If you are still struggling to motivate your child to complete this year’s science fair project – try a little “shock and awe”. Trust me, this will be the project all the science fair judges are pointing out to each other. It is another one of my original project designs (although see my inspiration below) so students relying on “they-who-must-not-be-named” (you know them, that website that comes up first in everyone’s search) doesn’t have anything like this one. At the very least, you will score points for originality:
Observation: People today seem to live longer.
Question: How have survival rates changed in the last 200 years?
Hypothesis: You have to choose and write this – it is just a prediction that answers the question (Increased? Decreased? OR Stayed the same?)
Experiment: Locate several graveyards of varying ages (or several sections of a very large cemetery). You will need 50 headstones from before 1900 (category 1), from between 1900-2000 (category 2), and from 2000 and later (category 3). In each case, you will record the birth year and death year on the headstones of the first 50 you find (make your own data sheet and bring a clipboard or record in your notebook). Also take photos for your backboard. If you want to get extra-creepy bring printer paper and crayons/pencils and make rubbings of familiar names to decorate your backboard later. NOTE: always be respectful in a cemetery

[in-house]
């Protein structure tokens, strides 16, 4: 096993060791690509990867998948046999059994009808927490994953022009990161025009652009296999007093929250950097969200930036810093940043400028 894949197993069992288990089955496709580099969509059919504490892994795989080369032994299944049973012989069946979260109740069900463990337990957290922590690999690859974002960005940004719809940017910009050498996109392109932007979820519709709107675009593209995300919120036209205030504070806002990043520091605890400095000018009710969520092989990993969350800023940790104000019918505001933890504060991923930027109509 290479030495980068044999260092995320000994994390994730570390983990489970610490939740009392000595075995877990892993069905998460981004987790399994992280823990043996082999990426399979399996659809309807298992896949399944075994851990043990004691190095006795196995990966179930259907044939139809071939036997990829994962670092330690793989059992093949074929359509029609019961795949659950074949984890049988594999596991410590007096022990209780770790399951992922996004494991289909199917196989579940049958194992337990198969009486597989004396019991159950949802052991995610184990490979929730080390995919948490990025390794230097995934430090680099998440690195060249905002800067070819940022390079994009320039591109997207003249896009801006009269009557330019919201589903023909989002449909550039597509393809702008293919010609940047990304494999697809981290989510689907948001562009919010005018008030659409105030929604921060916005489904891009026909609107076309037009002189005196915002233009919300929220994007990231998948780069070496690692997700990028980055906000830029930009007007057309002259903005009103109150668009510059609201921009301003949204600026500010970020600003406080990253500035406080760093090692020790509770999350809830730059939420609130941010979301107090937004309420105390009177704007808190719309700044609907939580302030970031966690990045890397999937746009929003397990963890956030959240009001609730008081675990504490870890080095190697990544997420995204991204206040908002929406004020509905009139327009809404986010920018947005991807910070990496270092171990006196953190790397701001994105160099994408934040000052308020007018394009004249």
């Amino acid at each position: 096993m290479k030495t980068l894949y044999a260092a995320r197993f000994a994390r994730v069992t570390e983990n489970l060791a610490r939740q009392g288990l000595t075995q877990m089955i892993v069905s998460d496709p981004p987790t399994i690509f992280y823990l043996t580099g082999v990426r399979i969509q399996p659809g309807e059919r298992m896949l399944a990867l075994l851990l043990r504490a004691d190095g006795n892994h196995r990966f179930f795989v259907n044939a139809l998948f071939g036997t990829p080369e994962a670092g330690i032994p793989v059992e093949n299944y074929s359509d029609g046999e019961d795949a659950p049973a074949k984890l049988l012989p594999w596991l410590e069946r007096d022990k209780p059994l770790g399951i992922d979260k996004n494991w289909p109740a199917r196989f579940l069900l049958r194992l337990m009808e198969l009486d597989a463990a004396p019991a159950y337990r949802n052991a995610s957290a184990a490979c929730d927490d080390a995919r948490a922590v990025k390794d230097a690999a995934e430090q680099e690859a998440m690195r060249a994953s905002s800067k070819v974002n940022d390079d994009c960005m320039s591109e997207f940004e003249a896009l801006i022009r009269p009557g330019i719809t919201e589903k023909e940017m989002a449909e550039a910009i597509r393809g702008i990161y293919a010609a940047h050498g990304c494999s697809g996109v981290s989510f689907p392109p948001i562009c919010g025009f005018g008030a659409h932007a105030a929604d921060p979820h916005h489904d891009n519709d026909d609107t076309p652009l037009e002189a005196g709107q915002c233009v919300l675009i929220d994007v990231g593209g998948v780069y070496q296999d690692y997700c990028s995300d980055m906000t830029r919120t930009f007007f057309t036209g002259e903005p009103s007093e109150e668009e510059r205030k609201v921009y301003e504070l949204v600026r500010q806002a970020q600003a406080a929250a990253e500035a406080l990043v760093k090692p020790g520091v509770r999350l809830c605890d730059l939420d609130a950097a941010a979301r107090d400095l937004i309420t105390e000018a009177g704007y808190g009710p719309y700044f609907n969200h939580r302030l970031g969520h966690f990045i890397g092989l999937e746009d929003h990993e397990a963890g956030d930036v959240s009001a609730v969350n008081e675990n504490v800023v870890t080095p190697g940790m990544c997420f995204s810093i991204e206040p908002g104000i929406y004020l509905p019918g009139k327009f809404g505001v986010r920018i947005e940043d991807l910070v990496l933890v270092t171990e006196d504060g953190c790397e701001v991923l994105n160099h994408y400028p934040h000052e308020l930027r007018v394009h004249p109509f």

Results: Graph a survival curve for each category. Do this by putting AGE (age at death, so death year – birth year) on the x-axis and NUMBER OF PEOPLE on the y-axis. Starting with AGE = 0, How many people (out of the total of 50 per category) were still alive? It will be point (0, 50) unless you found infant gravestones. Then, in bins of 2 or 5 years (i.e. age 2, 4, 6, 8 or 5, 10, 15, 20 etc.) continue until you have accounted for the oldest person you found (point #, 0) in each category. Repeat for each section so that all three sections are represented by a line on the graph. Also calculate the average lifespan (i.e. age) in years (death year – birth year) for each category.
Conclusion: Does your data support your hypothesis?
Will this creep-out your science teacher? Do you think this relationship will hold in different parts of the country? How about in different countries? Depending on time and interest, this project could take as little as 1 weekend or as long as a year (if you travel often).
Note: this project idea was inspired by an environmental science laboratory exercise in Environmental Science: The way the world works by John P. Harley and Bernard J. Nebel.